Way back in the day, when I was in college, I took a class on basic programming with C++. I only did okay in that class, but the concepts really stuck. There was something about decomposing work into it's fundamental units -- variables, conditionals and loops -- that struck me as true.

It was one of those things, a Fundamental Truth About The Universe, like that genes, not organisms, are the basic units of reproduction; or that evolution, not the id, is what explains human behaviour. One of those "Aha!" moments when the haze of confusion is swept away and suddenly everything makes sense.

And so my eyes were opened a little wider.

Wandering off into the wilderness

Anybody else, coming across a subject which they found so compelling, and which also offered lucrative career opportunities, would have made an immediate course change. But I was missing a couple of crucial skills:

  1. Setting goals for myself
  2. Making plans to achieve those goals
  3. Executing said plans

So this beautiful, golden opportunity floated right past me while I was busy taking the path of least resistance.

Soon, though, it became apparent to me that I needed to learn how to accomplish things, and so began the multiyear process of pulling myself up by the bootstraps: learning how to set goals, make plans and execute on those plans by setting a goal, making a plan and executing on that plan.

Finding my way back

And once I was started in a different direction, the momentum of life kept me going in that direction for a good long while. All told, it took 8 years for programming to find it's way back into my life.

It started off so innocuously. We needed a better way to manage ordering from our overseas factories. We had an Excel spreadsheet listing all of our current products.

"Yo Bossman, check this out," says Rico. "I added our current inventory and monthly sales numbers to the product spreadsheet, then wrote a simple formula to calculate how much of each product we need to buy."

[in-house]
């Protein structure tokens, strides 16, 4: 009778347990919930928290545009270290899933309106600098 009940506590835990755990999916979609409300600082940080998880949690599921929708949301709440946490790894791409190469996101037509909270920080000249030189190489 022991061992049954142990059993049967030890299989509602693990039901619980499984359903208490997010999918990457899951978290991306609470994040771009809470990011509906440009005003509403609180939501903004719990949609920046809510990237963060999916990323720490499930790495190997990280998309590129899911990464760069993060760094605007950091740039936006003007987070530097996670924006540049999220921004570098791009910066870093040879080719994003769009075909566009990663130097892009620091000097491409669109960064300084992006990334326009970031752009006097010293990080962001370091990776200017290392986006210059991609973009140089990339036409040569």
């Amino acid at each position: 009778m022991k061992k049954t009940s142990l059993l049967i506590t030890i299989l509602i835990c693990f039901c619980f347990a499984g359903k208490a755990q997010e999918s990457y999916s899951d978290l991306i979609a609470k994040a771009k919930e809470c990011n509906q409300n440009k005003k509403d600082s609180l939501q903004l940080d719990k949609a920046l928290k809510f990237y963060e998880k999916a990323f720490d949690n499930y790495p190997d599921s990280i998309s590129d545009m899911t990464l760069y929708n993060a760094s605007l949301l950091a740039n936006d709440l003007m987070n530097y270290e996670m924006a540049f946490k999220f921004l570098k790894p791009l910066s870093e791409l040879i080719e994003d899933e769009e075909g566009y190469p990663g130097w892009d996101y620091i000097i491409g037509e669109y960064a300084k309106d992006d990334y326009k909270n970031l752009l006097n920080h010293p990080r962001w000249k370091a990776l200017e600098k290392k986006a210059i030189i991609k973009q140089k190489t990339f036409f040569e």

"Sweet, that should save us a bunch of time," replies The Bossman, "but it's kinda confusing. Is there a way to only show a quantity for the products we do need to order and leave the others blank?"

"Yeah, I'm sure Excel can do that," says Rico as he Googles around a bit. "Hmmm, this should work: IF(QuantityToBuy=0, "", QuantityToBuy)."

Woah! A conditional. It's kind of a weird one -- if looks like a call to a function, instead of how I remember it -- but it's a conditional nonetheless.

Building a home for myself

Making software with Excel turned out to be alternately deeply strange and downright blissful, but it marked the beginning of my return to Computation. The next big step was converting my company's <table> & <img> based website to an HTML & CSS based design.

This is the point where things really start to go fractal. It starts with selector specificity. Then it's the CSS box model. Then semantic markup. Soon I realize that I need something to handle templating for the website. Now it's Wordpress and writing little snippets of PHP. Oh, and JQuery happened somewhere in there too.

The thing is, it just doesn't stop. Soon I'm making command line utilites and Coda plugins in Perl. Somewhere along the way I start using MacVim. And Git. Then command line Vim + tmux. And regular expressions, object oriented programming, recursion and Big O notation.

Then I get started with Ruby on Rails, so it's models, views, controllers, migrations, ActiveRecord, partials, REST, routes, HAML, SASS, YAML, unit testing, integration testing, Rake, Capistrano.

It's insane how much stuff you need to cram into your brain to be a decent web developer, and yet web development is just one tiny facet of the whole of Computation; a facet which isn't even that interesting.

Where things get really interesting is when you begin to realize that computation is every where, that there are other, very different forms of computation, and that some of those are way better at certain tasks than what we have now.

Thinking about all these things to learn, I can't help but remark to myself, "There's a whole lifetime of work in there for me."

What a thought!